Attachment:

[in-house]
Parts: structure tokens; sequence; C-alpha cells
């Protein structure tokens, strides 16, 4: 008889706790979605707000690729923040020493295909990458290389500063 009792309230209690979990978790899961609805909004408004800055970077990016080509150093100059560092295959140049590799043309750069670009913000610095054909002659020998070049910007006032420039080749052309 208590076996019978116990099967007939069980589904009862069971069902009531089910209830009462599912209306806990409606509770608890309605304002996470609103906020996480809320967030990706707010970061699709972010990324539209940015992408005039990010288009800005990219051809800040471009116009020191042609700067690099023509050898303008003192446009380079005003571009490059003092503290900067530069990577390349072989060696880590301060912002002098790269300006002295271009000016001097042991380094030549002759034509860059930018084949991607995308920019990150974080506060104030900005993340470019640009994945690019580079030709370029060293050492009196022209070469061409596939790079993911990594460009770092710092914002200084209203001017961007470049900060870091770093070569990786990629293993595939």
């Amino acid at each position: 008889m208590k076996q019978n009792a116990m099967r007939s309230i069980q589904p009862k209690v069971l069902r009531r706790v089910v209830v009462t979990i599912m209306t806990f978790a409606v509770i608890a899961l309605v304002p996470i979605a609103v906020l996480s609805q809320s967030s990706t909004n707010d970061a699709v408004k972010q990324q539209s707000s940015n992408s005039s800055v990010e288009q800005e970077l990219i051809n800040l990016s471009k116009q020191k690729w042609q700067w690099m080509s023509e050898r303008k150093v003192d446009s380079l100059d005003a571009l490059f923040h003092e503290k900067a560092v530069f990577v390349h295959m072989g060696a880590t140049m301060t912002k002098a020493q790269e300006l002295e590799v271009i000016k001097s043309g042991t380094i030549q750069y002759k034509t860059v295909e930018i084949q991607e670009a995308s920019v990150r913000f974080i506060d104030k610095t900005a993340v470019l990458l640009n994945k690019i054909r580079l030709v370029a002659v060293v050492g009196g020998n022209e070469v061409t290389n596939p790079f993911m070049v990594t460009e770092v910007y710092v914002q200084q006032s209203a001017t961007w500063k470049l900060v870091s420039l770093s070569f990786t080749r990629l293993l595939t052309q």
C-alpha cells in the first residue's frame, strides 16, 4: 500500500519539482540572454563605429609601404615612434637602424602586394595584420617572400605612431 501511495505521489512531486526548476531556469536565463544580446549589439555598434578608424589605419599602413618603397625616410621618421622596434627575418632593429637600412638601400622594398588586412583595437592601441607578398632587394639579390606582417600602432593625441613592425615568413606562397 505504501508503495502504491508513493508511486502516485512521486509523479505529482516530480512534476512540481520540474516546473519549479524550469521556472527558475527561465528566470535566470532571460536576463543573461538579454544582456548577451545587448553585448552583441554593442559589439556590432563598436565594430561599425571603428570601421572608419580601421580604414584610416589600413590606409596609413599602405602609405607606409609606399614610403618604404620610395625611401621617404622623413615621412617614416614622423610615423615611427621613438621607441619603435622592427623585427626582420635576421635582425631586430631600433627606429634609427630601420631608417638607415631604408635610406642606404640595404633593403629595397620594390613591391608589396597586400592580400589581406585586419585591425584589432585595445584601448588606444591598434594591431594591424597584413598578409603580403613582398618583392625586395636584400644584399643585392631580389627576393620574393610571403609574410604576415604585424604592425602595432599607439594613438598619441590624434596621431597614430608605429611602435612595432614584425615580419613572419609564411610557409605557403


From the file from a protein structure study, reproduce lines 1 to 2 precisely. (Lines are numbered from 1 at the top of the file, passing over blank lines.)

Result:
[in-house]
Parts: structure tokens; sequence; C-alpha cells